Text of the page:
But again, if you are one of the millions of Americans who never had to pay health insurance premiums because you elected not to have health insurance, you might not necessarily be happy now that health insurance is the law. At least you’re getting something, unlike taxes which go to a black hole that funds wars and shady infrastructure projects.
Economics-wise, we are theoretically improving the fiscal health of our health care system by forcing the uninsured to pay health insurance premiums. 30 million Americans paying $200 a month equals an extra $72 billion dollars a year which can be used to cover emergency care that’s already being provided. However, who knows how much more abuse or moral health hazards will result from everybody now having more insurance.
It’s always scary to have the government mandate and meddle in our lives, especially when it comes to our health. Their intentions may be perfectly good, but they always find a way to mess things up due to bureaucracy, greed, and red-tape. A great example is the government regulating Wall St bonuses. By limiting the amount of bonus money that could be paid out in cash, Wall St. simply raised base salaries by 70-100%!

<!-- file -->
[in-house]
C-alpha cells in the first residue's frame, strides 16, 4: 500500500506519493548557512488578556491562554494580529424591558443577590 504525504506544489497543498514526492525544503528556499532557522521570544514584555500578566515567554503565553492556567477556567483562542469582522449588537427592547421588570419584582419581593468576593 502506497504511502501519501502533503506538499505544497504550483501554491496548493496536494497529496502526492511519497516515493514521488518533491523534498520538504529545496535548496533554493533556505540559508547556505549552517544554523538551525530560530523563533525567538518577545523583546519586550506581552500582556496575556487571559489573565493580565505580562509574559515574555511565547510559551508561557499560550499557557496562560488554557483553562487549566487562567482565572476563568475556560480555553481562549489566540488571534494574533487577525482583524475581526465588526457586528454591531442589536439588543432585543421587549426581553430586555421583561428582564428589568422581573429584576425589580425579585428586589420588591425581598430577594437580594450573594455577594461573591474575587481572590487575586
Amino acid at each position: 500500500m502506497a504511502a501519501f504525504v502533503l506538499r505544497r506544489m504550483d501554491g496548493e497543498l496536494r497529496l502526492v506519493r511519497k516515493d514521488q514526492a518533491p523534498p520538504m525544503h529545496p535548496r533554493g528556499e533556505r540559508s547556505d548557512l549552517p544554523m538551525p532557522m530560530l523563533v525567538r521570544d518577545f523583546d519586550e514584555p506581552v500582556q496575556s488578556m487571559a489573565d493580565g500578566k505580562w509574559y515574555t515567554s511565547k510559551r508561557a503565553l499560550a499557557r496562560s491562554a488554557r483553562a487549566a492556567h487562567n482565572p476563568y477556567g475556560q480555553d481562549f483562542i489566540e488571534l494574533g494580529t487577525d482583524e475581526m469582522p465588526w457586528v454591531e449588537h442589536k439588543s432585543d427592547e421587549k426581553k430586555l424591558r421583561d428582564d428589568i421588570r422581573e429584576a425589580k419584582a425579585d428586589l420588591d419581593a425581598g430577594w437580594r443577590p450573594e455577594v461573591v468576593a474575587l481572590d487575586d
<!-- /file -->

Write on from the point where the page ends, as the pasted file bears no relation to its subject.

I’m scared of the inefficiencies of Obamacare, but I believe the free market will help blunt inevitable problems. Health insurance companies will have to compete on price and quality with these new exchanges or die. The more competition there is, the lower the price and better the service all else being equal. If people want to pay for better access and service, then there will be options that allow people to pay more and vice versa. If competition gets too fierce, insurance companies will go out of business and new subsidies will come into play.
Just look at “Communist” China. The free markets have overwhelmingly crushed the ideology of Communism by producing the fastest number of new millionaires and billionaires in the world. I’ve been to China over a dozen times since 1997 and I can tell you first hand the wealthy are living large. We cannot squash the desire for more, nor can we eradicate rational people. Have faith things will work out for the better.
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Need affordable health insurance fast? Take a look at the plans offered on AgileHealthInsurance. They offer term coverage for as little as $1.50/day with premiums up to 50% less than Obamacare (ACA) plans. There are no lock-out periods so you can enroll any time of year, get immediate approval and get coverage in as little as 24 hours. AgileHealthInsurance also offers broader doctor networks than most Obamacare plans and has customizable options for dental and discounts on prescriptions.
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Updated for 2021 and beyond.